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Adding value to remanufacturing through Reverse Logistics

By Dr Stavros Kamperidis, Heriot Watt University

In Scotland, around 135,540 tonnes of WEEE is generated each year. In terms of unit numbers, small WEEE like household appliances, mobile phones and computers represent a larger volume of goods but a lower reuse/recycling rate than the larger WEEE items such as white goods and televisions.  Small WEEE also contain a high proportion of hazardous materials so diverting these away from landfill is environmentally beneficial, and there are also economic benefits associated with recovering and reusing expensive components.

WEEE is typically collected through centralised collection sites (e.g. Households Waste Recycling Centres, HWRC) where end-users can take their unwanted WEEE items for disposal. However, due to poor handling, transportation and storage damage, items collected this way tend to be unsuitable for reuse due to their poor condition so are diverted to the lower value recycling pathway or landfill. Whilst reuse schemes for large WEEE items are well established, the reuse of small WEEE items is still relatively underdeveloped.


Stavros Kamperidis and his team at Heriot Watt University are undertaking a pilot study to utilise Menzies Distribution’s extensive logistics network in the return of small household Waste Electrical and Electronic Equipment (WEEE) to supply local remanufacturing companies for reuse activities.

This project sought to identify opportunities in which the volumes and quality of small WEEE could be increased by developing a sustainable collection and transport solution.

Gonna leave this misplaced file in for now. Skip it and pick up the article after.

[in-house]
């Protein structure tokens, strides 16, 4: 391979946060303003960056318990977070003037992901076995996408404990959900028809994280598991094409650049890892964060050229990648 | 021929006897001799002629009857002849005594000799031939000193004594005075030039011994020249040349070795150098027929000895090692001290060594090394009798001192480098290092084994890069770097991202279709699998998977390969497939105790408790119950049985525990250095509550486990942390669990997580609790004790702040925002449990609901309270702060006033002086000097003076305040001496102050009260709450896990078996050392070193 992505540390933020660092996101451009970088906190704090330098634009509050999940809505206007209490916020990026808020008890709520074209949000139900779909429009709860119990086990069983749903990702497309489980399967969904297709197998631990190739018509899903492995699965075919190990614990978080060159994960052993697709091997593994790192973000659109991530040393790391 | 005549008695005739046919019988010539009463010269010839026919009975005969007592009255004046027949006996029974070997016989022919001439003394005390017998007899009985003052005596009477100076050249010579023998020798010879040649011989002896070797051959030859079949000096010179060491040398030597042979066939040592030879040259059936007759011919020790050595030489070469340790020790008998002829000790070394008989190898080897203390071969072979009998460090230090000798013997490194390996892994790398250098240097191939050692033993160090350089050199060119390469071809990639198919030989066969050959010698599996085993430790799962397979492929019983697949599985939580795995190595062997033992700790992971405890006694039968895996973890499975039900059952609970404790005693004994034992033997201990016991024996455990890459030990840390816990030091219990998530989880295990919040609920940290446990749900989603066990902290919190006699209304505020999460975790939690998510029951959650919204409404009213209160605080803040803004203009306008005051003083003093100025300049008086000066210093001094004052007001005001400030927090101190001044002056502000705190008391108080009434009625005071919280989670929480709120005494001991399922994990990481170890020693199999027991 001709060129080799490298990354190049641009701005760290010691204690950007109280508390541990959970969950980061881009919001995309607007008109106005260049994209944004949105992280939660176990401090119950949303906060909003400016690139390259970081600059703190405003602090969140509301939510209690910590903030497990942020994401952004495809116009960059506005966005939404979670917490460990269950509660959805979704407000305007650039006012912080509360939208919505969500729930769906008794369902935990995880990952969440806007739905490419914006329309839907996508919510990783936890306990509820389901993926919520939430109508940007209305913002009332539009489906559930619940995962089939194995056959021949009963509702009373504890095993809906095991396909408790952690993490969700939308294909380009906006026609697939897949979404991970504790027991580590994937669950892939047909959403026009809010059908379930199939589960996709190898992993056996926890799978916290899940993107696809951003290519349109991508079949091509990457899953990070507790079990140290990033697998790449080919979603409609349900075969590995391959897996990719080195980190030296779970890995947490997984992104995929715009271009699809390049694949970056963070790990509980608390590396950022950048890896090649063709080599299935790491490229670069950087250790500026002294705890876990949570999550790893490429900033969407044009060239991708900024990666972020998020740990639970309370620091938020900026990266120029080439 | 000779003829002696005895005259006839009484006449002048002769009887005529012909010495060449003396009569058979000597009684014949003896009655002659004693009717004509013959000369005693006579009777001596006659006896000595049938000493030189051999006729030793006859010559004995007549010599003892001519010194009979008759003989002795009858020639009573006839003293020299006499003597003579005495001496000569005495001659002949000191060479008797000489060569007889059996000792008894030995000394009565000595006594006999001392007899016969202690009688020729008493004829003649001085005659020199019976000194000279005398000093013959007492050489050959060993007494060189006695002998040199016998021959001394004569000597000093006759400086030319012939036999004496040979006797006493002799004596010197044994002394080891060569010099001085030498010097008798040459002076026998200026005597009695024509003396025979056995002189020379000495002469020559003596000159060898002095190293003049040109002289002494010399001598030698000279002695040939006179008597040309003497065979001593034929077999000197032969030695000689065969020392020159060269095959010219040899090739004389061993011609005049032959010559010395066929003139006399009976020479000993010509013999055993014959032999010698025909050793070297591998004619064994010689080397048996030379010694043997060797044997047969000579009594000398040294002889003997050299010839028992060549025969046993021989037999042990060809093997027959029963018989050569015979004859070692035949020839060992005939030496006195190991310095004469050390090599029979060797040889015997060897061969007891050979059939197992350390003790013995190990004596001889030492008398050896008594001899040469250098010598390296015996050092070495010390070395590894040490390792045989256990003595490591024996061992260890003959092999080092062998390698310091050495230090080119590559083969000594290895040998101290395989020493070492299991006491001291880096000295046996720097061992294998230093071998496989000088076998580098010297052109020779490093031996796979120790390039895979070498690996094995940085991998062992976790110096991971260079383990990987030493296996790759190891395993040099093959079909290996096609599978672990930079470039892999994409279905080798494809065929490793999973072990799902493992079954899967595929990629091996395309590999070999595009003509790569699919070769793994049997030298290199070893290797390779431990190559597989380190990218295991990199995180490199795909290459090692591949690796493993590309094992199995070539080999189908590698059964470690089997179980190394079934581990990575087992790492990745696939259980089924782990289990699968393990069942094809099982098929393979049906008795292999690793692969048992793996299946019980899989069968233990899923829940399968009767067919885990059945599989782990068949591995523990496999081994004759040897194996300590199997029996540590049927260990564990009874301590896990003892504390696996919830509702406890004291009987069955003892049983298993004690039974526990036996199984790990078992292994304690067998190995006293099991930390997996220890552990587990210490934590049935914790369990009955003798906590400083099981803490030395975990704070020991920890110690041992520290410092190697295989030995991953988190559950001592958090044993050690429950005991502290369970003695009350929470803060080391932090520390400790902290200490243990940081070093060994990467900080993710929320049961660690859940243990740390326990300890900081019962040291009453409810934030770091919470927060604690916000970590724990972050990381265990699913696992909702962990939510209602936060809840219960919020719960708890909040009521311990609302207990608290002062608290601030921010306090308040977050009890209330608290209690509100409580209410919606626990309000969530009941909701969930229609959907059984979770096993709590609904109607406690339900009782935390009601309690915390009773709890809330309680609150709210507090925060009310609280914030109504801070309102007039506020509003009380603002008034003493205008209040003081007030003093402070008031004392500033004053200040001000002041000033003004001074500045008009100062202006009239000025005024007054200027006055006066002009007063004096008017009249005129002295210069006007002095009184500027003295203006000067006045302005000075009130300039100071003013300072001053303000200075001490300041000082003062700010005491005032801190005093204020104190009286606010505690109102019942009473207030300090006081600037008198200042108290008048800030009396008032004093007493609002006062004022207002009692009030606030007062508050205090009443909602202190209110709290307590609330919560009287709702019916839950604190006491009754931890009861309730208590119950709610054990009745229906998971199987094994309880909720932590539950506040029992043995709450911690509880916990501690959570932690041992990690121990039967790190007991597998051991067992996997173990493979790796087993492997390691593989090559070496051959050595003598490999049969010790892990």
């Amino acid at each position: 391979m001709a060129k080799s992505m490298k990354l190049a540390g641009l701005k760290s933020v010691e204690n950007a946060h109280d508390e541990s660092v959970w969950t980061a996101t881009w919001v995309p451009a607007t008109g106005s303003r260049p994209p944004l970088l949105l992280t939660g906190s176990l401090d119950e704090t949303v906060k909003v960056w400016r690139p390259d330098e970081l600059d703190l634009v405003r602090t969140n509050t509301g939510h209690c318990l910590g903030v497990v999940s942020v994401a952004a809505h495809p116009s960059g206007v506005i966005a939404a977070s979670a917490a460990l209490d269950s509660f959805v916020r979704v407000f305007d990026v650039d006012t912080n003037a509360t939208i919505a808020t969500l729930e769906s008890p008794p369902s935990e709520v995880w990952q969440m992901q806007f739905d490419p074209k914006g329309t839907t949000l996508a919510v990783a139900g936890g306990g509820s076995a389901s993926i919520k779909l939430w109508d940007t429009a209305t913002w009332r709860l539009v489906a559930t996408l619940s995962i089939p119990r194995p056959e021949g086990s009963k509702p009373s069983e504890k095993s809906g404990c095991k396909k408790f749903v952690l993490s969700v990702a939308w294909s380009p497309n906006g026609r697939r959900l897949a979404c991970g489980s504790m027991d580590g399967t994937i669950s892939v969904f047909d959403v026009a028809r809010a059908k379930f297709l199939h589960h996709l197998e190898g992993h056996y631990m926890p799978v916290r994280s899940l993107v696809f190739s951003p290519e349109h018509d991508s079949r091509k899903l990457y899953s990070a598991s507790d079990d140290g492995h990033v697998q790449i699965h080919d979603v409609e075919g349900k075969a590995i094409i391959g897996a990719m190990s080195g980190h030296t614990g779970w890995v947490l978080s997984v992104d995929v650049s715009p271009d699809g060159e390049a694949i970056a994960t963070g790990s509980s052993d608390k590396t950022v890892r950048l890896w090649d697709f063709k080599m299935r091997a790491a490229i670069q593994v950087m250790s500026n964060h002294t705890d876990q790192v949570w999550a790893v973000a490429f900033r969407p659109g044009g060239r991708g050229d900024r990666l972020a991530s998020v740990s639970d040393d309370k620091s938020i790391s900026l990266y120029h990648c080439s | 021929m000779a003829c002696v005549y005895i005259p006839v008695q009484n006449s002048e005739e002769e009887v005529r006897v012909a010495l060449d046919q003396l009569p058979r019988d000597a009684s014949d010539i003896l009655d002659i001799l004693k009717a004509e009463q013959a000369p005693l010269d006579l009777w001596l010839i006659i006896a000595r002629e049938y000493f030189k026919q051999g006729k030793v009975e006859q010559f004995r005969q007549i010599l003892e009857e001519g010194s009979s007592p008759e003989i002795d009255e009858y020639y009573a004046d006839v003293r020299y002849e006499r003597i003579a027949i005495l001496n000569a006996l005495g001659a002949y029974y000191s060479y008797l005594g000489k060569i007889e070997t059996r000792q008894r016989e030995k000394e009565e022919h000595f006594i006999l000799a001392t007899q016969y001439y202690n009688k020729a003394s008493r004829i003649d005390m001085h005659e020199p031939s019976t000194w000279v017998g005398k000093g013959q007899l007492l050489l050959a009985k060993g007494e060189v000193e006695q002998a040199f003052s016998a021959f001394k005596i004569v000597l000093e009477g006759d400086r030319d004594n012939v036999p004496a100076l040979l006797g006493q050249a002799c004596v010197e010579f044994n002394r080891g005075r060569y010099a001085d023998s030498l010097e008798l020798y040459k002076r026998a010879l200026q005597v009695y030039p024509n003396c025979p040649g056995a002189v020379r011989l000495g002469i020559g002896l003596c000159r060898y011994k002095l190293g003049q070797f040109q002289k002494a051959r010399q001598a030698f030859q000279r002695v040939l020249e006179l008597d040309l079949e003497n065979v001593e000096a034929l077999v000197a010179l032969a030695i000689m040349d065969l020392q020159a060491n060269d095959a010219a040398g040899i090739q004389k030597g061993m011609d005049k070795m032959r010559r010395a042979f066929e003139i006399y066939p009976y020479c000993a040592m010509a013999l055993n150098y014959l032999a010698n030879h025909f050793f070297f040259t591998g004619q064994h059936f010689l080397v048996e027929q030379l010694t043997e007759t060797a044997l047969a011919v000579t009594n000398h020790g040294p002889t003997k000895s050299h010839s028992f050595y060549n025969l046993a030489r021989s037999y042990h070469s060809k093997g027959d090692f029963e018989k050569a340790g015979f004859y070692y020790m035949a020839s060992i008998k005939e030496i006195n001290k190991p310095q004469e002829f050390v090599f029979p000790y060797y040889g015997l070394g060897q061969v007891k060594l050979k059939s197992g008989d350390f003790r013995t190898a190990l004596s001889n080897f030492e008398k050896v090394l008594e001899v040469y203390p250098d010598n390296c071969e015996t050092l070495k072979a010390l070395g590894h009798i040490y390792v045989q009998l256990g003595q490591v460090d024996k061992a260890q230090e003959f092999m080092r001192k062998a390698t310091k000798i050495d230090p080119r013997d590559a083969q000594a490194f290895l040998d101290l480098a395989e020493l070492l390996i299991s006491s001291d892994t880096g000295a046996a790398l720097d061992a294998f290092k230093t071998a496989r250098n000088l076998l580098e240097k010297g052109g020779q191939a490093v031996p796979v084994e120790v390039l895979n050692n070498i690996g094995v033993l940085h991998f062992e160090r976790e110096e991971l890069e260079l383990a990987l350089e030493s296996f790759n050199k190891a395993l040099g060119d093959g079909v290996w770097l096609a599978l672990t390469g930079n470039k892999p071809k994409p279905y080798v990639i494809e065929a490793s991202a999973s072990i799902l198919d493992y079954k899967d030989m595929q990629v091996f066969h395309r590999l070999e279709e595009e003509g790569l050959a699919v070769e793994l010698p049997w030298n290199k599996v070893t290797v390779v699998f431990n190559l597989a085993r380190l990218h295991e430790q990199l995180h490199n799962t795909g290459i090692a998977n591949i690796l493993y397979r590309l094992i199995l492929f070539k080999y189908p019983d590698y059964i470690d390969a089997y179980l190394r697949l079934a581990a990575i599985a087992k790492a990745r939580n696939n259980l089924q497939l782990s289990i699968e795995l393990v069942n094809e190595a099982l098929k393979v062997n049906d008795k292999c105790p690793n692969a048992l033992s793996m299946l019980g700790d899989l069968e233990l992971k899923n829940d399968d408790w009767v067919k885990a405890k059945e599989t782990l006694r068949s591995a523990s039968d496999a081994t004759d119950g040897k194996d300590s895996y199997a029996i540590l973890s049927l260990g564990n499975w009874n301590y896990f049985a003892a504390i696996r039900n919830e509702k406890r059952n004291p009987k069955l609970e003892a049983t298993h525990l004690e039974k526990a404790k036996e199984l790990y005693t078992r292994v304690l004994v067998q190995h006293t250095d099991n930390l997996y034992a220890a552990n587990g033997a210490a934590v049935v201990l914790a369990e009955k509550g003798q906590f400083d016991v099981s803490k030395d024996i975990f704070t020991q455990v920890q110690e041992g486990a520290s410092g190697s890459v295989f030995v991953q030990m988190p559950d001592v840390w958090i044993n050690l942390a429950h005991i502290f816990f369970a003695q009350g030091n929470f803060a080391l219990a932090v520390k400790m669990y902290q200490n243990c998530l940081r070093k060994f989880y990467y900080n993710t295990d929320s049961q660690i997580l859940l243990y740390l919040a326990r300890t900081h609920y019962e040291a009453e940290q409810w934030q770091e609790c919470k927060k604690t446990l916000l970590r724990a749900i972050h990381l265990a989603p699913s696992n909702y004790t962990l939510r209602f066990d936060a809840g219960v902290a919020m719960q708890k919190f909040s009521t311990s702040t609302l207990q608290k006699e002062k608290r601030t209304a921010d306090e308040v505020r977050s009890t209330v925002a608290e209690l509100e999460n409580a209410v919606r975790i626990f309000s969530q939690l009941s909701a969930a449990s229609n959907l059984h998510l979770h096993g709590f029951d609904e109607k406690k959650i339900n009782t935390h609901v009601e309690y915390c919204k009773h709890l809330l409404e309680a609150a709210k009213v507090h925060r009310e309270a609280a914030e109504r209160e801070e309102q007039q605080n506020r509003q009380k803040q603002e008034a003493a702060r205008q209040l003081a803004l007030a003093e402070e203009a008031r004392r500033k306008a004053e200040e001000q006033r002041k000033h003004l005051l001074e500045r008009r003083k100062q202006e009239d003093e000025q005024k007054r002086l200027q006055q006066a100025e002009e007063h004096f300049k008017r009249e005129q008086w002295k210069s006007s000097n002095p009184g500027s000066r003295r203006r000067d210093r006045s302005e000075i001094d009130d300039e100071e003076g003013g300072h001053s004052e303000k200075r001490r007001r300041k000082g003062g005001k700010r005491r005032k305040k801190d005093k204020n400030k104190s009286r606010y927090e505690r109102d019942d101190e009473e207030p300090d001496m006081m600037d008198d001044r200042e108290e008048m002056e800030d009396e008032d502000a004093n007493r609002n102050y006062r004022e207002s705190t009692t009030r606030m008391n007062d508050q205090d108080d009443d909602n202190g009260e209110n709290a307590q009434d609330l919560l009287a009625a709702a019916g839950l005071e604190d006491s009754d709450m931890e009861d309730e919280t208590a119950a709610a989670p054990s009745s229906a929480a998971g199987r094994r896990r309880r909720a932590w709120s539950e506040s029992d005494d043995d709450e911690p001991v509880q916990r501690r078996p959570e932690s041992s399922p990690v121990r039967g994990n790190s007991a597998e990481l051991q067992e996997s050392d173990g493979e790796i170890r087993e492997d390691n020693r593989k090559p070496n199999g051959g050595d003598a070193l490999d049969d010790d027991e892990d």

Who are Menzies?

Menzies Distribution operate a network of vehicles and warehouses that serves 25,000 retail customers across the UK and Ireland, delivering 7.4 million copies of newspapers and magazines every day. The company use 1,756 delivery vehicles which travel a combined 135,000 miles each day and make 109,000 deliveries per day. Whilst outbound journeys are well used, most of Menzies’ return journeys (backhauls) are underutilised which presents an improvement opportunity.


The team developed a series of Casual Loop Diagrams (CLD) to understand the causes, impacts and critical factors associated with WEEE collection. These were used to facilitate the  design of a reverse logistics network for the recovery of small WEEE items;

It was identified that the solution should

  • minimise the investment cost in vehicles and crew
  • minimise the weekly routeing cost whilst guaranteeing a collection service level.

Collection was identified as a critical stage for volume aggregation and where diversion of WEEE down the most appropriate treatment streams occurs (reuse or recycle).

It was determined that a successful collection system requires WEEE to be uplifted directly from a convenient location and from a staffed premises – such as a shop. Economic analsysis indicated that the proposed collection system was cost-effective and identified that the quality of returned products will directly impact on the profitability of the system.

Menzies’s network of retailers and convenience stores can function as decentralised drop-off points to collect small WEEE. The staffed drop-off site system allows shop staff to check and segregate the returned goods as they arrive. The deposited WEEE items are then simultaneously collected by Menzies when they carry out their standard newspaper delivery, stored and transported by Menzies’ to a product recovery centre for reuse/recycling processing. This collection system will provide a convenient way for end-users to dispose of their small WEEE, whilst allowing Menzies to better utilise their normally empty back haul journeys.

Conclusion and next steps

The next stage of the project is to test the proposed collection system through a live pilot project with Menzies and their network partners. The project will determine the feasibility of integrating the collection of small WEEE within Menzies’ existing distribution network, and to the impact of the system on the return and reusability rate of the collected WEEE.

Funding from the Scottish Institute for Remanufacture enabled the initial research and has funded the pilot study of the solution due to kick off in 2018.